Wednesday, September 14, 2011

Trickle-Down High-Speed Rail Benefits

Why didn't the rail authority think of this justification?  

Call it "trickle-down high-speed rail benefits." 

The rich, the CEOs and other top executives need to have a high-speed rail built for them between San Francisco and Los Angeles so that their employees -- those who can't afford to ride this train -- will be able to keep their jobs.

As we've learned recently, the full build-out of HSR in California is now priced at $240 billion.  That's all going to have to come from taxpayer dollars, regardless how crappy the economy is.  But, won't it be worth it if all those affluent bosses get to ride the train and thereby make the deals that will keep their employees on the payroll?  Unless, of course, their jobs go overseas.

If we haven't made that point clear yet.  High-speed rail is not for EVERYBODY the way that the Interstate Highway System is.

HSR is only for the AFFLUENT, the WELL-TO-DO, the RICH.  Got it?  Check ticket prices for Acela, and then check for Europe, or Japan.  HSR is the most expensive train ticket on their menu.  The fact is, no train ride is really inexpensive.  Not even local, urban public mass transit light-rail. But, that's not our subject. The Nation's poor take buses, even for inter-city travel.

British Transportation Secretary  Philip Hammond is correct: High-Speed Rail travel is for the rich.

Why doesn't our Transportation Secretary admit that?

Rail travel is for the rich, says Transport Secretary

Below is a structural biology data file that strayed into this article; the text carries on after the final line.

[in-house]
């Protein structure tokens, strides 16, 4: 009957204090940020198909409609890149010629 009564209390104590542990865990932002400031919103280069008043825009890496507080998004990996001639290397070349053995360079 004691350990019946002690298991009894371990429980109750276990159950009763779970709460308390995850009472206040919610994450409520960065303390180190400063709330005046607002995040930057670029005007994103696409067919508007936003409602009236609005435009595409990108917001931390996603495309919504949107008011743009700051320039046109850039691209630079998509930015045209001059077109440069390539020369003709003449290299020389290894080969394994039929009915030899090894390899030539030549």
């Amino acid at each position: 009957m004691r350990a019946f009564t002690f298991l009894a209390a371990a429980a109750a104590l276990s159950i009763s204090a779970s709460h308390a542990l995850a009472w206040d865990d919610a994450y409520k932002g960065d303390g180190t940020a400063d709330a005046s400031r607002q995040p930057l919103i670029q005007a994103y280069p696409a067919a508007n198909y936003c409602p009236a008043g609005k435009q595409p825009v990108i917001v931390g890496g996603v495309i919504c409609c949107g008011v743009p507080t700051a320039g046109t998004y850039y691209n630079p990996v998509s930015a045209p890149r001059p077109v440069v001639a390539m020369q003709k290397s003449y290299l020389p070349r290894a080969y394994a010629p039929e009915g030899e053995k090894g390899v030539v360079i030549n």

By AOL Travel, Sep 14, 2011

Rail travel is for the rich, says Transport SecretaryPA

British railways are a 'rich man's toy', Transport secretary Philip Hammond has told a committee of MPs.

Increases in rail fare prices mean that customers on lower incomes have been priced out of travelling by rail, he said at a meeting of the Transport Committee.

'People who use the railway on average have significantly higher incomes than the population as a whole - simple fact,' he said.

The minister described ticket prices on the West Coast Mainline as ranging from 'eye-wateringly expensive to really quite reasonable if you dig around and use the advance purchasing ticket options that are available'.

He also said that the planned new high speed link would probably be out of reach to factory workers.

But he insisted that even those who are too poor to enjoy rail travel would still benefit from projects like the planned HS2 high speed rail link between London and northern England - because their bosses will be able to get around easier.

'If you are working in a factory in Manchester you might never get on HS2 but you would certainly be benefiting from it if the sales director from your company is routinely hopping on it to jet round the world from Heathrow in a way that brings in orders that keep you employed,' he said.

Last month, the government announced it was changing the formula for calculating fare increases from the rate of inflation according to the Retail Price Index (RPI) plus 1 per cent to RPI plus 3 per cent.

With July's RPI remaining unchanged at five per cent, it means season ticket holders face a hike in fares of an average 8 per cent in the new year.

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